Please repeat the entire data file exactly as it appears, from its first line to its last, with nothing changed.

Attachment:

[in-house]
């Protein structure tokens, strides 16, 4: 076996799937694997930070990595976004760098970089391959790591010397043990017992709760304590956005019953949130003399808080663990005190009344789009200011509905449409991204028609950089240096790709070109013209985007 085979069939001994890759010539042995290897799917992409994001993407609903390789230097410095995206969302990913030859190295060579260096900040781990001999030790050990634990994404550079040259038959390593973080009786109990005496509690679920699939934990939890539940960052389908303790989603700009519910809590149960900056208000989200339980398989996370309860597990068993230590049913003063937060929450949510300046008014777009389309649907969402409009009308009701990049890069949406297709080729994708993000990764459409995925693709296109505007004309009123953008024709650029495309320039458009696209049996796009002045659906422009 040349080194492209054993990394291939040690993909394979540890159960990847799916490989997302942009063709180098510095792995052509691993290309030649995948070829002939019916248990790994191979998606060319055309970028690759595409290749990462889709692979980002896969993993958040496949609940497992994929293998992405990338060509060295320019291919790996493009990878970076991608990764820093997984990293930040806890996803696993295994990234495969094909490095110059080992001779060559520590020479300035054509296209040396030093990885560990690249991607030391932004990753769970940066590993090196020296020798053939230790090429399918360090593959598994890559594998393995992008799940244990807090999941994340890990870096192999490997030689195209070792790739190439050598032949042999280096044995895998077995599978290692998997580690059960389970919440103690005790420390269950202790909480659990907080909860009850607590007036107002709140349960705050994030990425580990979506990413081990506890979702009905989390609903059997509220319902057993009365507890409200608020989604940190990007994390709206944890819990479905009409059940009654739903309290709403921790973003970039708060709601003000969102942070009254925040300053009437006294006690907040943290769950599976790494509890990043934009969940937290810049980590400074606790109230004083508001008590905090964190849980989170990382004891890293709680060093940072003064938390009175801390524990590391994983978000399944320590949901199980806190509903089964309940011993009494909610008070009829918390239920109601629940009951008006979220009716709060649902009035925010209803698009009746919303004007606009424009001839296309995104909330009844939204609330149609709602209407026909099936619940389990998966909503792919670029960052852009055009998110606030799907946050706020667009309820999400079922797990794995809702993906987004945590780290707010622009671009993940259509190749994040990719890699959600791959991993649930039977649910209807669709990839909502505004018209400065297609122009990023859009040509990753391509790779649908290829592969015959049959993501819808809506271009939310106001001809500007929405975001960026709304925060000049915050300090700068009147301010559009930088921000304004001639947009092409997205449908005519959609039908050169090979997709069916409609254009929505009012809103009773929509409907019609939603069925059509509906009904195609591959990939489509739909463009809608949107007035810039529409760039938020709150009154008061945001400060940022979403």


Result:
[in-house]
């Protein structure tokens, strides 16, 4: 076996799937694997930070990595976004760098970089391959790591010397043990017992709760304590956005019953949130003399808080663990005190009344789009200011509905449409991204028609950089240096790709070109013209985007 085979069939001994890759010539042995290897799917992409994001993407609903390789230097410095995206969302990913030859190295060579260096900040781990001999030790050990634990994404550079040259038959390593973080009786109990005496509690679920699939934990939890539940960052389908303790989603700009519910809590149960900056208000989200339980398989996370309860597990068993230590049913003063937060929450949510300046008014777009389309649907969402409009009308009701990049890069949406297709080729994708993000990764459409995925693709296109505007004309009123953008024709650029495309320039458009696209049996796009002045659906422009 040349080194492209054993990394291939040690993909394979540890159960990847799916490989997302942009063709180098510095792995052509691993290309030649995948070829002939019916248990790994191979998606060319055309970028690759595409290749990462889709692979980002896969993993958040496949609940497992994929293998992405990338060509060295320019291919790996493009990878970076991608990764820093997984990293930040806890996803696993295994990234495969094909490095110059080992001779060559520590020479300035054509296209040396030093990885560990690249991607030391932004990753769970940066590993090196020296020798053939230790090429399918360090593959598994890559594998393995992008799940244990807090999941994340890990870096192999490997030689195209070792790739190439050598032949042999280096044995895998077995599978290692998997580690059960389970919440103690005790420390269950202790909480659990907080909860009850607590007036107002709140349960705050994030990425580990979506990413081990506890979702009905989390609903059997509220319902057993009365507890409200608020989604940190990007994390709206944890819990479905009409059940009654739903309290709403921790973003970039708060709601003000969102942070009254925040300053009437006294006690907040943290769950599976790494509890990043934009969940937290810049980590400074606790109230004083508001008590905090964190849980989170990382004891890293709680060093940072003064938390009175801390524990590391994983978000399944320590949901199980806190509903089964309940011993009494909610008070009829918390239920109601629940009951008006979220009716709060649902009035925010209803698009009746919303004007606009424009001839296309995104909330009844939204609330149609709602209407026909099936619940389990998966909503792919670029960052852009055009998110606030799907946050706020667009309820999400079922797990794995809702993906987004945590780290707010622009671009993940259509190749994040990719890699959600791959991993649930039977649910209807669709990839909502505004018209400065297609122009990023859009040509990753391509790779649908290829592969015959049959993501819808809506271009939310106001001809500007929405975001960026709304925060000049915050300090700068009147301010559009930088921000304004001639947009092409997205449908005519959609039908050169090979997709069916409609254009929505009012809103009773929509409907019609939603069925059509509906009904195609591959990939489509739909463009809608949107007035810039529409760039938020709150009154008061945001400060940022979403």